Is anybody doing anything to change the food in schools? It’s terrible. Last week I took my 8-year-old to a school picnic. It was a lovely day, but they served bologna and cheese sandwiches on white bread, with mayonnaise. Plus cookies and ice cream. And, of course, enormous plastic jugs of Coke. In class, pupils earn credits for good behavior, which they can use to get candy and Cokes. Help!
My, oh my. That is a shame. Maybe you and your child could wear one of the T-shirts to school that says “If you love me, don’t feed me junk food.” I wish these parents and teachers and administrators could understand what they are doing to the precious children in their care.
Fortunately, there are some people trying to change things. The chairperson of the Senate Agriculture Committee, Senator Tom Harkin, has proposed that the government subsidize the cost of giving away fruit and vegetables in school cafeterias as an alternative to candy and snacks that are sold in vending machines.
Los Angeles Unified School District, which has 748,000 students on its 677 campuses, prohibits carbonated drink sales at elementary schools. And recently, the board of the nation’s second-largest school district extended the ban, effective January, 2004, to also include the district’s approximately 200 middle and high schools. The Board voted unanimously for this step, despite the vehement opposition of the National Soft Drink Association.
Up until now, most Los Angeles Unified Schools have relied on soda sales to fund student activities such as sports and field trips. Sodas sold in vending machines and student stores have generated an annual average profit of $39,000 per high school.
Wouldn’t it make far more sense to fund our schools adequately in the first place, so they don’t have to sell soft drinks and other junk food to cover their costs?
Change is painfully slow, but it is starting. In 2001, Berkeley, California, schools went all organic. In 2002, the Oakland school district banned vending machines, candy, soda pop and other junk food from its campuses. In the fall of 2002, Palo Alto (California) Unified School District went all organic.
I know it’s frustrating seeing the junk kids all-too-often eat in schools. But here’s a recent report about how things can indeed change, written by Jon Rappaport, titled “A Miracle In Wisconsin”…
In Appleton, Wisconsin, a revolution has occurred. It’s taken place in the Central Alternative High School. The kids now behave. The hallways aren’t frantic. Even the teachers are happy.
The school used to be out of control. Kids packed weapons. Discipline problems swamped the principal’s office. But not since 1997.
What happened? Did they line every inch of space with cops? Did they spray valium gas in the classrooms? Did they install metal detectors in the bathrooms? Did they build holding cells in the gym?
Afraid not. In 1997, a private group called Natural Ovens began installing a healthy lunch program. Huh?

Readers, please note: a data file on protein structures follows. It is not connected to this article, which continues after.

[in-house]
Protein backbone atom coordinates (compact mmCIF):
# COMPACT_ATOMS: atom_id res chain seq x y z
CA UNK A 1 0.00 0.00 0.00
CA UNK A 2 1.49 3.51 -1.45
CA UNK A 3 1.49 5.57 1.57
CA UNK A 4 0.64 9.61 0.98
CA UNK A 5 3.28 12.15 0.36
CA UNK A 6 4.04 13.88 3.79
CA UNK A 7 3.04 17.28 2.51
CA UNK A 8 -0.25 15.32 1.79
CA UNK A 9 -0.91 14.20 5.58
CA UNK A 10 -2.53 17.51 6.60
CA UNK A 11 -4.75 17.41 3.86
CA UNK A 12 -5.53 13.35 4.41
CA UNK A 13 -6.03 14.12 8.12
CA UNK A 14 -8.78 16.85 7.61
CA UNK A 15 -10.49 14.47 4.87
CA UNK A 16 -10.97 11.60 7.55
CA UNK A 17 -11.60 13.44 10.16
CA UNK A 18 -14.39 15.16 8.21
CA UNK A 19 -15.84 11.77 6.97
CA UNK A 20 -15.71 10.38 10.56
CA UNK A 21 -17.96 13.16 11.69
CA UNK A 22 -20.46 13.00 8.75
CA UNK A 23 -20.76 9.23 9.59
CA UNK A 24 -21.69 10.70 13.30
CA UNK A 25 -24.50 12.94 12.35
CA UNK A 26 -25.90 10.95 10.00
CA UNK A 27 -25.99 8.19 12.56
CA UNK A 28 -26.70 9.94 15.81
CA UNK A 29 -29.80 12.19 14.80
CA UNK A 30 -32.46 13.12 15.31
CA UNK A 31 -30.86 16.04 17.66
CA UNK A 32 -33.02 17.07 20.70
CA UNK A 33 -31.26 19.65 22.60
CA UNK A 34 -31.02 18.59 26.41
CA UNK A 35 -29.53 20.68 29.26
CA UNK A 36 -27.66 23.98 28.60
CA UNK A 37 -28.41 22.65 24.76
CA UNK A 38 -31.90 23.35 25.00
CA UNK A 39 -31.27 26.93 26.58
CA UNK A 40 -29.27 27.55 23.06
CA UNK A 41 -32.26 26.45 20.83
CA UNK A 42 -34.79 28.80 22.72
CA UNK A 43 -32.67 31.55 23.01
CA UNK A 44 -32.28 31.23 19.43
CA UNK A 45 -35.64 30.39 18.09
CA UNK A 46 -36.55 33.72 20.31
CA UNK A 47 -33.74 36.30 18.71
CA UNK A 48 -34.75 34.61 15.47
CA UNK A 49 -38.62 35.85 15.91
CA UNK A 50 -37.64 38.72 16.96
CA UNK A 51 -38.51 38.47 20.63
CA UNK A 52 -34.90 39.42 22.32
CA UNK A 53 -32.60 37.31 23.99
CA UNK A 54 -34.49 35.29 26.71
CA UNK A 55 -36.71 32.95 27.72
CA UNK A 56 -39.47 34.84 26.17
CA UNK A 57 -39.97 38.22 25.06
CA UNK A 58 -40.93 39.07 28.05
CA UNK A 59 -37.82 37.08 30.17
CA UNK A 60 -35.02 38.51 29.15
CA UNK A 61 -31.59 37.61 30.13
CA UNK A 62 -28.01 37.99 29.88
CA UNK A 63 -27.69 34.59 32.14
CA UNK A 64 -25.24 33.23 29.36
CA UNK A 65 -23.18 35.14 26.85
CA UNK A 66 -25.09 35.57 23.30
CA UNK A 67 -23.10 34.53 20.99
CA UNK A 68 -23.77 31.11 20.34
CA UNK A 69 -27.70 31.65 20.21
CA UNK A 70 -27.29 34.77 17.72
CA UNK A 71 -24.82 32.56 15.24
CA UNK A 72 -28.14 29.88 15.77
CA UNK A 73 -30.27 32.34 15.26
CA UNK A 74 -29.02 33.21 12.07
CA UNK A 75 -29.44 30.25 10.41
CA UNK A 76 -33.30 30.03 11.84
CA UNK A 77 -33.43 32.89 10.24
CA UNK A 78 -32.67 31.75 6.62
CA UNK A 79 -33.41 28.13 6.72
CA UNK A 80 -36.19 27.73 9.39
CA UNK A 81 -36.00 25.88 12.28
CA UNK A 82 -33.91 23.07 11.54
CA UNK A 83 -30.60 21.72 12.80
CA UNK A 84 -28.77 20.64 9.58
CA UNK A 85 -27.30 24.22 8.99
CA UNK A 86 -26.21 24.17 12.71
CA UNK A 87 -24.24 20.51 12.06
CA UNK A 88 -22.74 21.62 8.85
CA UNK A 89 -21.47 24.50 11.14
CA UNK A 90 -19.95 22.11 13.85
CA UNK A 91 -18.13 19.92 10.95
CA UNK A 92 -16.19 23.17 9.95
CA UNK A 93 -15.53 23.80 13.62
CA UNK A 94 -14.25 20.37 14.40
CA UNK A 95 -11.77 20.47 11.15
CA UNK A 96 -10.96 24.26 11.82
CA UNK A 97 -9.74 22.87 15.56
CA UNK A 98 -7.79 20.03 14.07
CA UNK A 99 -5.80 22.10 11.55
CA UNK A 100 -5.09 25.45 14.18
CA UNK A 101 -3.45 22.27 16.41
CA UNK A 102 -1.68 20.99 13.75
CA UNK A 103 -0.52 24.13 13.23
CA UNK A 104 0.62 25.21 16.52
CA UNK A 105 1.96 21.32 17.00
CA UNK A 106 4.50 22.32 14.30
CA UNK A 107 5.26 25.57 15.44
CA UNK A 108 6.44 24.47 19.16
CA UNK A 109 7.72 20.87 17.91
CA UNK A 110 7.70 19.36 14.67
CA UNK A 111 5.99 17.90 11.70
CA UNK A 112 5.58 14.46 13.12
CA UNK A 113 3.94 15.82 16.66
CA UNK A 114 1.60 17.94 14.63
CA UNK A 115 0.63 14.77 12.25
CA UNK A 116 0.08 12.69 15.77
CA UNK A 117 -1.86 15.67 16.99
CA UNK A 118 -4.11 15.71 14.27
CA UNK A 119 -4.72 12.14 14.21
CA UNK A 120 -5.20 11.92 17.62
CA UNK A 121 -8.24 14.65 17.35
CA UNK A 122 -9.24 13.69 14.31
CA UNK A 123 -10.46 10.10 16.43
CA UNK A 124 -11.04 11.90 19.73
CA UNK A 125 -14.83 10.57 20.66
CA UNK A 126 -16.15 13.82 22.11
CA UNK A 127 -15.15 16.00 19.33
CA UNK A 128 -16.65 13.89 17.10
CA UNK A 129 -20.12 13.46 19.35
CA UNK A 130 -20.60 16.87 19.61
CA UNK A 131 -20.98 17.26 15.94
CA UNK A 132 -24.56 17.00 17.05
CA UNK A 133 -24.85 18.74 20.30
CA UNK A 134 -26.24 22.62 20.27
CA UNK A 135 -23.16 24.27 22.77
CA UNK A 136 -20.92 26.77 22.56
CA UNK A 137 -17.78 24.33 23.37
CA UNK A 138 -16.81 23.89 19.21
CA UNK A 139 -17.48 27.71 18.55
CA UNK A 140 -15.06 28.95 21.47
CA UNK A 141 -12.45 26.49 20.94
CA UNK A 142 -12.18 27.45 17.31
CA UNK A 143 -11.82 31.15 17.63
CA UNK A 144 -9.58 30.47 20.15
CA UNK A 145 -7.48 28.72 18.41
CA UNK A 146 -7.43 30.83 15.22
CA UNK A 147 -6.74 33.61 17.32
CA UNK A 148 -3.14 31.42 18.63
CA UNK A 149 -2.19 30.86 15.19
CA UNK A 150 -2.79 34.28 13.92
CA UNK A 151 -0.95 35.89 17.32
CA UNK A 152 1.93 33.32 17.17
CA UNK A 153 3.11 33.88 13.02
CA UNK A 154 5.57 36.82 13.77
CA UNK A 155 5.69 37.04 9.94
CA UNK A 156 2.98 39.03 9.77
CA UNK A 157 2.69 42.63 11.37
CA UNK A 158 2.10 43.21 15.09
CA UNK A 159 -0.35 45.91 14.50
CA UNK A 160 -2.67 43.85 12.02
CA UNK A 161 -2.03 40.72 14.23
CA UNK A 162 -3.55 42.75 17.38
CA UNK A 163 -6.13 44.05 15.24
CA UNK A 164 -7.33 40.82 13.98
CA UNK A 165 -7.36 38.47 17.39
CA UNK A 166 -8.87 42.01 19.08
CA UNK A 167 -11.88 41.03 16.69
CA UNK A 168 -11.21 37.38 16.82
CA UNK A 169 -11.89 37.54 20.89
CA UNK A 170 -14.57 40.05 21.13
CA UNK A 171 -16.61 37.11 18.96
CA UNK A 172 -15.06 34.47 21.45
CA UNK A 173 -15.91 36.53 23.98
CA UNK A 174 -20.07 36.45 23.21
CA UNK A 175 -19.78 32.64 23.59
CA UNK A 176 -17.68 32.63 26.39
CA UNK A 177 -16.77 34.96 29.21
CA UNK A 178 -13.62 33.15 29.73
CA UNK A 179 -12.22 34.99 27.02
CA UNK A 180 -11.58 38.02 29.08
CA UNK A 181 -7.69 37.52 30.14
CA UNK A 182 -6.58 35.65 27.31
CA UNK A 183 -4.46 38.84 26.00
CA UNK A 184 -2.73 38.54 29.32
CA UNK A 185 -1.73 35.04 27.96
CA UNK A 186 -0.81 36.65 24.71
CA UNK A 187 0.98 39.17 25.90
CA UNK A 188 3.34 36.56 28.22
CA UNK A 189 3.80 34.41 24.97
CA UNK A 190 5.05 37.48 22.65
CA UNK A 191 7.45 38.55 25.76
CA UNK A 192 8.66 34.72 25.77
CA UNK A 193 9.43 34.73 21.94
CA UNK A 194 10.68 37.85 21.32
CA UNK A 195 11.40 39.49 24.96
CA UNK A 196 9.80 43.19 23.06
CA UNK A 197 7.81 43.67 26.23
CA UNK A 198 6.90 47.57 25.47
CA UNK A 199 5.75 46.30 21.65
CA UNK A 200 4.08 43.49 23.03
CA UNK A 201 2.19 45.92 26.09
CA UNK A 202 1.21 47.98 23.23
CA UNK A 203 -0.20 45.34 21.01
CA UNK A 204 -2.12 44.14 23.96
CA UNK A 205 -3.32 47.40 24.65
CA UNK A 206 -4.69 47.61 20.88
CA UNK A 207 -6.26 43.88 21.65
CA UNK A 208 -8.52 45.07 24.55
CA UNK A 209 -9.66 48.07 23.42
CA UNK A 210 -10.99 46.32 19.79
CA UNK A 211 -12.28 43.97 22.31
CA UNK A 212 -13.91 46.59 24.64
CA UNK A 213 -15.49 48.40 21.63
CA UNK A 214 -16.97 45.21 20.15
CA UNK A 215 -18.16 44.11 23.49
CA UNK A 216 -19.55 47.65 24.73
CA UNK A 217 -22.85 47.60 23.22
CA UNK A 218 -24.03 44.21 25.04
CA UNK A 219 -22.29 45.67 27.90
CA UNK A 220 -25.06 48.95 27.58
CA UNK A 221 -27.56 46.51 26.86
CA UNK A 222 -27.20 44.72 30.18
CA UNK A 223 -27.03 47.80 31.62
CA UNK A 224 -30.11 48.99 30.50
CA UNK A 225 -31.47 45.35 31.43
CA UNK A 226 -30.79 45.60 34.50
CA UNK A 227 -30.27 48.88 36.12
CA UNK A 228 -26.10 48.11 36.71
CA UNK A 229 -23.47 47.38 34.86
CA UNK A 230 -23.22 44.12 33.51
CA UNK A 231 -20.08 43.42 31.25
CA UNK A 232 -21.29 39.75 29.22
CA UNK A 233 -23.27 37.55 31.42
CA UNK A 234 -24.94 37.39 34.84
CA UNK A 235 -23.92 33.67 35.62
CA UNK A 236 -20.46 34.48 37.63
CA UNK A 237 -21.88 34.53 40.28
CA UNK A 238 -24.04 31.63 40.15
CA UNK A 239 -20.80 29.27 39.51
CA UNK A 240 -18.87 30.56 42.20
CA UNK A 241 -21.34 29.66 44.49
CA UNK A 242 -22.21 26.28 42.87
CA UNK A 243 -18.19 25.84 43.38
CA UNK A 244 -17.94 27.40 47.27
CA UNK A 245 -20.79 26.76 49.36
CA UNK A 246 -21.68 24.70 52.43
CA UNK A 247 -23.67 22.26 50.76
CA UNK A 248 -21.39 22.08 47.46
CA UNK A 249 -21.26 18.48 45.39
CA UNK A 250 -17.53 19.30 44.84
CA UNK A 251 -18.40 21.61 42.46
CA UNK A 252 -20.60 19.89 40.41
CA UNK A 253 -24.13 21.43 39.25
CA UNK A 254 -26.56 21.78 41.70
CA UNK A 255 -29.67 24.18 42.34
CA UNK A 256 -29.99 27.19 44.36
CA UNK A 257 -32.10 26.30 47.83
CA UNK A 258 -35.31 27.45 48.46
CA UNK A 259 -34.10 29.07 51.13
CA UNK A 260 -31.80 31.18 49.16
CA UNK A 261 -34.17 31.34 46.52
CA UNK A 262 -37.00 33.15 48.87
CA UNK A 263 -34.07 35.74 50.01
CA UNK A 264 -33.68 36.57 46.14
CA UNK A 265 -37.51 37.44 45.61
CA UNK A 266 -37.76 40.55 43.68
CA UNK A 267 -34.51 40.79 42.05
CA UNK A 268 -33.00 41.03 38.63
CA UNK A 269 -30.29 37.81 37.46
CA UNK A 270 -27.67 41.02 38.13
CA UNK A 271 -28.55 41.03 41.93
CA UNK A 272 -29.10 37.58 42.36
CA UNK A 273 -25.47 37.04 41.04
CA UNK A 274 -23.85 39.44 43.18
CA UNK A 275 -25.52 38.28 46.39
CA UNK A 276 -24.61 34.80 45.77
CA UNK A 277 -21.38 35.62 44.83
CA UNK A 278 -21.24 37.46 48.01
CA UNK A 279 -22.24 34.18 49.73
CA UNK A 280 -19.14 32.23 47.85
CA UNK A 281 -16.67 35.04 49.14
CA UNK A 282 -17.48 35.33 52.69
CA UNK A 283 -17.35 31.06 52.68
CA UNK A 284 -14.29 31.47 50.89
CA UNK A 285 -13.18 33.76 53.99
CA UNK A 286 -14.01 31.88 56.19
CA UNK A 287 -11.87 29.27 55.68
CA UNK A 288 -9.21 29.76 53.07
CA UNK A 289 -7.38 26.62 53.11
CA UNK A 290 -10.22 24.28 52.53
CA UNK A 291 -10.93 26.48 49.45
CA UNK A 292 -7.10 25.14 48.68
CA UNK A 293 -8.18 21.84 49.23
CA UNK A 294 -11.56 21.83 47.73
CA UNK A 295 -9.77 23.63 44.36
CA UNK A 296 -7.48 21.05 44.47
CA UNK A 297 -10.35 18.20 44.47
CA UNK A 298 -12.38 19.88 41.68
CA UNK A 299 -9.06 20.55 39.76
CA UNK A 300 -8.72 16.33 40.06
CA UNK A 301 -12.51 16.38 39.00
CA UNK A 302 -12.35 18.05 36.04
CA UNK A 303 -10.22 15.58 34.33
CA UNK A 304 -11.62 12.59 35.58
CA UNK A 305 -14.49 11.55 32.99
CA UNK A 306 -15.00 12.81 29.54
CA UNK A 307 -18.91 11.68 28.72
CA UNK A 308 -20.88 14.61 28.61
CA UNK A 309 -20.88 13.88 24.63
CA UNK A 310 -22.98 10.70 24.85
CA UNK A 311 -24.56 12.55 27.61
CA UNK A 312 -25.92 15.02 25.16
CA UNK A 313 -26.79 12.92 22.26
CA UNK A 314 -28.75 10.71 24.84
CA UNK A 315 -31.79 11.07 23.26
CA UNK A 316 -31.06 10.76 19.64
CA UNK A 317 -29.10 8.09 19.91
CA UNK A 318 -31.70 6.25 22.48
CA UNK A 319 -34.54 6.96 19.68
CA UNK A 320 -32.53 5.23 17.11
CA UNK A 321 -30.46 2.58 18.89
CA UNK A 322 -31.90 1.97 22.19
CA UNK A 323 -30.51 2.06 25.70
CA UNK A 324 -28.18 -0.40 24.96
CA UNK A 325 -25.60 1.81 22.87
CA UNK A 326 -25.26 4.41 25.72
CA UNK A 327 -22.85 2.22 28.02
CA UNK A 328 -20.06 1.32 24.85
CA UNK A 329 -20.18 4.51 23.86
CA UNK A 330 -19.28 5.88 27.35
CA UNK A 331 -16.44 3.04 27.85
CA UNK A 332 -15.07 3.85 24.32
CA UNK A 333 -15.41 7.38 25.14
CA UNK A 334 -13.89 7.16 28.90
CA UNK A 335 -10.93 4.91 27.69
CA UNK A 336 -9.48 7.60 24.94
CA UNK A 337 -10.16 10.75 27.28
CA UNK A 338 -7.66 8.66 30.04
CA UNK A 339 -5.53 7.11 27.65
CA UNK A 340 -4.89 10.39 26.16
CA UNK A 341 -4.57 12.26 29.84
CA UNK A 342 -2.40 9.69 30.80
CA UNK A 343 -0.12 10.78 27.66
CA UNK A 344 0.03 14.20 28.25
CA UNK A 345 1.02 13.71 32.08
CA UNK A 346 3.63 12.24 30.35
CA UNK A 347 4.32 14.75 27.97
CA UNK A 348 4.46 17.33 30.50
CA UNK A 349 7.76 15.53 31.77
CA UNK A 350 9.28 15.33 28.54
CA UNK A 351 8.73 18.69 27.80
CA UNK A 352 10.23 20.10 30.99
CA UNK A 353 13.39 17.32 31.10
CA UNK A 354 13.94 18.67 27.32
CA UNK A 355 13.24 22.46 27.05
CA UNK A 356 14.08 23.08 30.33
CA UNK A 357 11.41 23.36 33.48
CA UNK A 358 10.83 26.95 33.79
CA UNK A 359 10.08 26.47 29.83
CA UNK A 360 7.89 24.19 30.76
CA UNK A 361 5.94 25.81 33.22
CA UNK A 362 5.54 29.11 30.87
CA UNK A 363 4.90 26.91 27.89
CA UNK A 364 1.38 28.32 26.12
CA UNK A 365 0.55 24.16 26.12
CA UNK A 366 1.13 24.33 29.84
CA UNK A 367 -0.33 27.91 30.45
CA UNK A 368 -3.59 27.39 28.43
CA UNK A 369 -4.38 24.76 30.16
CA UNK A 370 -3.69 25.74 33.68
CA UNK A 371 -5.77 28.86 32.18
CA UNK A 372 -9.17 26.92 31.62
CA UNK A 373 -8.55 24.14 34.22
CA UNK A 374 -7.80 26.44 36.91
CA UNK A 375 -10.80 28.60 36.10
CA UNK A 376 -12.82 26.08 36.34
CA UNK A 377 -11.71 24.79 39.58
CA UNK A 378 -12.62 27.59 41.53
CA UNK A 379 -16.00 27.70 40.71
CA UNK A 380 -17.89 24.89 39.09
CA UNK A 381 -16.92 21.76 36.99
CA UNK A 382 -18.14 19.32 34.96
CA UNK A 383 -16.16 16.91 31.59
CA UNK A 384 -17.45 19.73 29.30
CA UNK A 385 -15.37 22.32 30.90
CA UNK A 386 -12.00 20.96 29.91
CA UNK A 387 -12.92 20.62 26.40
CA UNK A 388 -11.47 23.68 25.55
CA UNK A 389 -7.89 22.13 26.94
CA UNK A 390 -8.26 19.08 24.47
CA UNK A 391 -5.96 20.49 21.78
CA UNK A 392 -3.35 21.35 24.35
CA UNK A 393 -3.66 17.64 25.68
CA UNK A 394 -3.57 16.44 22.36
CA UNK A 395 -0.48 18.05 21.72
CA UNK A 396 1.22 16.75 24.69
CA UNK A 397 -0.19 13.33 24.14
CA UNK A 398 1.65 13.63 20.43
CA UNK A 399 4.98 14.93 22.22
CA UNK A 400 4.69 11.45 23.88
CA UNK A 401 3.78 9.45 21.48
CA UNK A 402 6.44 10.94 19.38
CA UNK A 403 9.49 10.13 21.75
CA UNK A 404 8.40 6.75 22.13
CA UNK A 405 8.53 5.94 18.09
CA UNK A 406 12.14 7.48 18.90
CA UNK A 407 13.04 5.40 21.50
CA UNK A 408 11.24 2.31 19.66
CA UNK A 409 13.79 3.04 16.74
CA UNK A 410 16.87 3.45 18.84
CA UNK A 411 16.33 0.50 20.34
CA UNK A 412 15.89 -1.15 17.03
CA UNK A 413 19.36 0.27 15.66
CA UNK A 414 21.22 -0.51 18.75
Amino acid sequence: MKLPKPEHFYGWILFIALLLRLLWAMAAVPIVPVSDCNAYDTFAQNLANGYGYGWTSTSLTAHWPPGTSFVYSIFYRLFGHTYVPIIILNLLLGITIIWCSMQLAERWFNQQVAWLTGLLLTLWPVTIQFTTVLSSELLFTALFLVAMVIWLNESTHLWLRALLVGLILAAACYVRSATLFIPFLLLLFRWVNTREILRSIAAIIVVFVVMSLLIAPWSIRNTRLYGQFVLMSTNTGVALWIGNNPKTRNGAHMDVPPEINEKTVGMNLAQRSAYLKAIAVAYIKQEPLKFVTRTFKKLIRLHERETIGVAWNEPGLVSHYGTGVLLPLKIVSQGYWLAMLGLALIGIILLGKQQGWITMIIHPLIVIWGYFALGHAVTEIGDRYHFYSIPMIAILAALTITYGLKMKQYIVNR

Fast-food burgers, fries, and burritos gave way to fresh salad and whole grain bread. Fresh fruits were added to the menu. Good drinking water arrived. Vending machines were removed.
As reported in a newsletter called Pure Facts, “Grades are up, truancy is no longer a problem, arguments are rare, and teachers are able to spend their time teaching.”
Principal LuAnn Coenen, who files annual reports with the state of Wisconsin, has turned in some staggering figures since 1997. Drop-outs? Students expelled? Students discovered to be using drugs? Carrying weapons? Committing suicide? Every category has come up ZERO. Every year.
Mary Bruyette, a teacher, states, “I don’t have to deal with daily discipline issues…I don’t have disruptions in class or the difficulties with student behavior I experienced before we started the food program.”
One student asserted, “Now that I can concentrate I think it’s easier to get along with people…” What a concept---eating healthier food increases concentration.
Principal Coenen sums it up: “I can’t buy the argument that it’s too costly for schools to provide good nutrition for their students. I found that one cost will reduce another. I don’t have the vandalism. I don’t have the litter. I don’t have the need for high security.”
At a nearby middle school, the new food program is catching on. A teacher there, Dennis Abram, reports, “I’ve taught here almost 30 years. I see the kids this year as calmer, easier to talk to. They just seem more rational. I had thought about retiring this year and basically I’ve decided to teach another year---I’m having too much fun!”
Pure Facts, the newsletter that first ran this story, is published by the non-profit Feingold Association. In my book Reclaiming Our Health, I write extensively about the Feingold Association, and the dramatic decrease in delinquency, ADD, ADHD, and Ritalin use that occurs when kids are shifted to a healthier diet. You can get a copy through this website.